Growers Network Staff

January 8, 2019 6 min read
January 8, 2019
6 min read

How Long is Cannabis Detectable in the Human Body?

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One of our readers asked us this question, and we felt it was worth discussing! Please note that we are not doctors, and are making some educated guesses, so take everything with a grain of salt. We are not responsible for any poor choices you make!

Ask anybody who is worried about drug testing and they’ll probably tell you that drug tests can detect cannabis for up to 6 months from ingestion. But how true is this? Is it just a common myth, or is there a thread of truth?

To start off answering this question, we can actually use an article that Digamma Consulting published with us: “Smoking vs. Eating Cannabis: The Effects on Patient Health.” The article covers several of the primary metabolites involved in smoking/ingesting cannabis. These metabolites include:

  • THC - The primary psychoactive ingredient in cannabis
  • OH-THC - A metabolite produced by the human liver that is even more psychoactive than THC
  • THC-COOH - A THC metabolite that is not psychoactive, and lingers in the body.

The metabolite most relevant to drug testing is THC-COOH. The other cannabinoids, THC and OH-THC, don’t persist in the human body for longer than a few hours, making them undetectable when you’re no longer under their effects. In any jurisdiction where cannabis is legal, the presence of THC-COOH is not considered indicative of impairment.

The Persistence of THC-COOH

So how long does THC-COOH persist in the body? Since this is the substance that many drug tests look for, it’s important to know if you’re worried about a drug test at your place of employment. After all, even in states where cannabis is legal, your employer can still fire you for cannabis use, as it cannabis use is not protected by law.

If we look at detection levels in some drug tests, we find that the minimum threshold for detection of cannabinoids in the body is around 20 ng/mL of blood, or 20 nanograms. 20 nanograms is 0.02 micrograms.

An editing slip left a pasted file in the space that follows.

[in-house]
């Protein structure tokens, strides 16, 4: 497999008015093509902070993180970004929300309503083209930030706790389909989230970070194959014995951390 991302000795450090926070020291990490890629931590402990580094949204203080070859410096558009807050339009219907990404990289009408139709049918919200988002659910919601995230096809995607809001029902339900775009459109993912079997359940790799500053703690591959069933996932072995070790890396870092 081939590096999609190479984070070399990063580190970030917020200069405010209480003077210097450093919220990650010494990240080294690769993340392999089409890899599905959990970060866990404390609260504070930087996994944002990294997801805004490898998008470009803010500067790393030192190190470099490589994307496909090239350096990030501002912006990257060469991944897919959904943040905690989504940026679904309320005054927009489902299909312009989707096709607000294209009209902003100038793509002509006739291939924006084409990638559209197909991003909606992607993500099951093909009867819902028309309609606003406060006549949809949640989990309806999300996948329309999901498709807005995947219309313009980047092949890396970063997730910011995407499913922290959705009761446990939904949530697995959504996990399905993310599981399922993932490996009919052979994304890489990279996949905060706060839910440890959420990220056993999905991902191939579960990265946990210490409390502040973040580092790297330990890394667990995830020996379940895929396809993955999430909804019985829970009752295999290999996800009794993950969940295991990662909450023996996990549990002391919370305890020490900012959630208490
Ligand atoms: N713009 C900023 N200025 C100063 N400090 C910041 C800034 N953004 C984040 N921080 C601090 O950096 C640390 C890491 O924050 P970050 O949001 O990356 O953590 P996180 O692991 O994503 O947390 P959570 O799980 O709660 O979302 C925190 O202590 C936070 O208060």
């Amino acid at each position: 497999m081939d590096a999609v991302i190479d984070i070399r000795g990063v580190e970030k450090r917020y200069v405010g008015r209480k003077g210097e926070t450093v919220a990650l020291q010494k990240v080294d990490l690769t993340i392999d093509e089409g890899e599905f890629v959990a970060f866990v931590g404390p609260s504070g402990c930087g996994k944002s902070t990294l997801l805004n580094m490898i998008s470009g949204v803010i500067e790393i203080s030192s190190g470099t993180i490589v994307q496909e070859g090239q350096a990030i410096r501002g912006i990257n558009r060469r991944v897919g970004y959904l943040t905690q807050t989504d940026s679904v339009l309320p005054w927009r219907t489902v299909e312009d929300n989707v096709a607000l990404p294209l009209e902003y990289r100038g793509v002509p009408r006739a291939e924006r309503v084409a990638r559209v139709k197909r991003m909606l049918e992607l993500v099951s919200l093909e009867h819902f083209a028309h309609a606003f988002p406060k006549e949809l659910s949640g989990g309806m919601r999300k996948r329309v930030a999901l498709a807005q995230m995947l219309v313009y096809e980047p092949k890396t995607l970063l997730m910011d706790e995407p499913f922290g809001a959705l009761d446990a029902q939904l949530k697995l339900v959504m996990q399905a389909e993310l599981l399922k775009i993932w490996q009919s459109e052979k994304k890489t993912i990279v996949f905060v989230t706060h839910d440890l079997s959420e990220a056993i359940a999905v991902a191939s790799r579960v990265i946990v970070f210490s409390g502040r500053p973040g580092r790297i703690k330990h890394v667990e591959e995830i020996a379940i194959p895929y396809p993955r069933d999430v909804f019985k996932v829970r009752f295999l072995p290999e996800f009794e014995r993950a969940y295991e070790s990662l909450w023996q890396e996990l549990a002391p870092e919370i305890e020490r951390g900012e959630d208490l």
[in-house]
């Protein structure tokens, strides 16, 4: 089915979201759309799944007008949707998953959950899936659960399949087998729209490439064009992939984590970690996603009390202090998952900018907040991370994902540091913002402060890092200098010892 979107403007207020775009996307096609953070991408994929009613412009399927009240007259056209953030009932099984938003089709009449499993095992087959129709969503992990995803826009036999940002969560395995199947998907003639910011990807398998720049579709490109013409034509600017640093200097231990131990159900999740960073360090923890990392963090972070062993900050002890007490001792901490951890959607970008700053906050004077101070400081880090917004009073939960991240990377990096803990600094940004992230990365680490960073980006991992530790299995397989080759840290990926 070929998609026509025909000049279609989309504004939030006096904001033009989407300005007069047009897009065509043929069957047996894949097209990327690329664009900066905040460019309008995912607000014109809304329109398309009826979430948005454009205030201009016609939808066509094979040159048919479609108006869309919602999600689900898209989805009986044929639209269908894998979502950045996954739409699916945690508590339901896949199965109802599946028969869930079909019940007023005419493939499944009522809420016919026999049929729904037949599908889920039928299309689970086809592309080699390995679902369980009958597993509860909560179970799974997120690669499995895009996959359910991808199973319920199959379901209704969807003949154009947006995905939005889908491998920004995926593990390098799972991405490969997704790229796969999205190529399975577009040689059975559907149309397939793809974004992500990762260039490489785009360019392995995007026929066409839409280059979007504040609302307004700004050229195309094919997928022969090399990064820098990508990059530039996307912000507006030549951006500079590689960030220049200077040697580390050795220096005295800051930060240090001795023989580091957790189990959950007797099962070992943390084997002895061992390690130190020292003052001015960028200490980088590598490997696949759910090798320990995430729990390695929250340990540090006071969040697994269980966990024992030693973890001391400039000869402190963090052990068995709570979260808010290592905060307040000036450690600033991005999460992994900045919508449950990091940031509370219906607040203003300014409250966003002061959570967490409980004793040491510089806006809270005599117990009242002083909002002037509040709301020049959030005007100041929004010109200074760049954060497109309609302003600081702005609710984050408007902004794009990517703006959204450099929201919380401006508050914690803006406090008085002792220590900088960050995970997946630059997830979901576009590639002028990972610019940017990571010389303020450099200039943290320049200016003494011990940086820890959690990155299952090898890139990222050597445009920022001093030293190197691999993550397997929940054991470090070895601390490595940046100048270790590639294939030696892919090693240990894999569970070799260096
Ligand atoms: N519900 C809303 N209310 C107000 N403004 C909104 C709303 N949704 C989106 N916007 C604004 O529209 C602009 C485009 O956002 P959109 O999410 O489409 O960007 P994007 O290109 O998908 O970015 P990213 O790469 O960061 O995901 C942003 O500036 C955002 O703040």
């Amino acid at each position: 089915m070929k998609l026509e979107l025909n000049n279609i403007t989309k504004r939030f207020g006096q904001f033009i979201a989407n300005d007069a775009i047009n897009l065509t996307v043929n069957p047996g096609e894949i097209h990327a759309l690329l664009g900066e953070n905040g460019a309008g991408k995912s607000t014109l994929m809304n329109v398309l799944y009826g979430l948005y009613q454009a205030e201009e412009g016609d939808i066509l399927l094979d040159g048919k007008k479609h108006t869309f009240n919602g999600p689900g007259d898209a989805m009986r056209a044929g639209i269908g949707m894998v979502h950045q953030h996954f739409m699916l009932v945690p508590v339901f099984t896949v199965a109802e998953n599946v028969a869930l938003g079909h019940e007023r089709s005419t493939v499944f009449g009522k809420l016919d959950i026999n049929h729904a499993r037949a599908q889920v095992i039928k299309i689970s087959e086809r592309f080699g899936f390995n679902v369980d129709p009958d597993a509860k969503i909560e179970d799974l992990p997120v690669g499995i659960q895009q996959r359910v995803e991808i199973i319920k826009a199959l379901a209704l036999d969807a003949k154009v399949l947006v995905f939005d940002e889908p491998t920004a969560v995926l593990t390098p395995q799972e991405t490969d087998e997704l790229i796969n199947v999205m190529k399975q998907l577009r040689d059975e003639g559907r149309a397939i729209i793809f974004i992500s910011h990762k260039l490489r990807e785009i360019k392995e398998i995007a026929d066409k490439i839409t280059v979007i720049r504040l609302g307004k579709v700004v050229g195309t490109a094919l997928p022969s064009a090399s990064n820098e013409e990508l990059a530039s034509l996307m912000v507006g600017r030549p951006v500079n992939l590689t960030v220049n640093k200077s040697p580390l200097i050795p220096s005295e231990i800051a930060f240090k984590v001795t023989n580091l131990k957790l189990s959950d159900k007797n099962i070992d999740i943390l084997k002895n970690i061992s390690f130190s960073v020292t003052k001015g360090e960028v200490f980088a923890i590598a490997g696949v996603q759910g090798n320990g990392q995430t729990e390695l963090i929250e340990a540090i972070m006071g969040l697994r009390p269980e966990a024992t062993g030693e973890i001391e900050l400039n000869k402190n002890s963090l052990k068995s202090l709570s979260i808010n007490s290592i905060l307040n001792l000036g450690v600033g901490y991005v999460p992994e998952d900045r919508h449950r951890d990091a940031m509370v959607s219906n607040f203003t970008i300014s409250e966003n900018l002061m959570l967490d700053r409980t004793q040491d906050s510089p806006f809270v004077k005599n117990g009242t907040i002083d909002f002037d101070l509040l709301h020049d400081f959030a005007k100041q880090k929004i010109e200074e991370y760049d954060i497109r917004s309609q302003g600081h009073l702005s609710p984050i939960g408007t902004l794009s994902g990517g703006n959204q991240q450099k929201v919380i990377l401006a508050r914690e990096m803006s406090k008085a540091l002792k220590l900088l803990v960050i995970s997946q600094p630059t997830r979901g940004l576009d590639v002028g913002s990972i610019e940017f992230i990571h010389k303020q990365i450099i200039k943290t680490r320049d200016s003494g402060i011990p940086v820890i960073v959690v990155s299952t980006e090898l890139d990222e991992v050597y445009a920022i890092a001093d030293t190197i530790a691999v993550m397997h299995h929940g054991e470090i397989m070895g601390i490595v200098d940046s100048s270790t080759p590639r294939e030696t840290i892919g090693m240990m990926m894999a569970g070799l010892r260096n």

One particular study published on the NCBI states the following:

    “THC-COOH elimination half-lives were 5.2 (0.08) and 6.2 (6.7) days in frequent and infrequent users, respectively (21). After 5-mg intravenous THC-COOH to 10 non–cannabis users, terminal serum THC-COOH elimination half-life was 17.6 (5.5) h; however, monitoring was for only 4 days, potentially underestimating this parameter (34).”

This establishes that the half-life of THC-COOH in the human body is around 5.2 to 6.2 days. Every 6.2 days, the human body should have removed at least half of what remains. The CDC provides a more liberal estimate, suggesting that over 90% of THC-COOH is eliminated from the body in the same time period, but for chronic users the THC-COOH can be stored in fat tissues for longer periods.

Now we can do a napkin calculation with the numbers we have. The NCBI study delivered 20 milligrams of THC to users daily, so we’ll start with that number. The study reports that 24 hours after ingestion, blood THC-COOH levels were around 21 micrograms per liter. If we convert that to milliliters, that’s 0.021 micrograms per milliliter. Holy cow! In one day, we’re already at the minimum threshold for the drug screening test we described above. If we wait another week, we’ll be well below the threshold. A single half-gram joint could pass a drug screen within a week.

But this makes a lot of assumptions: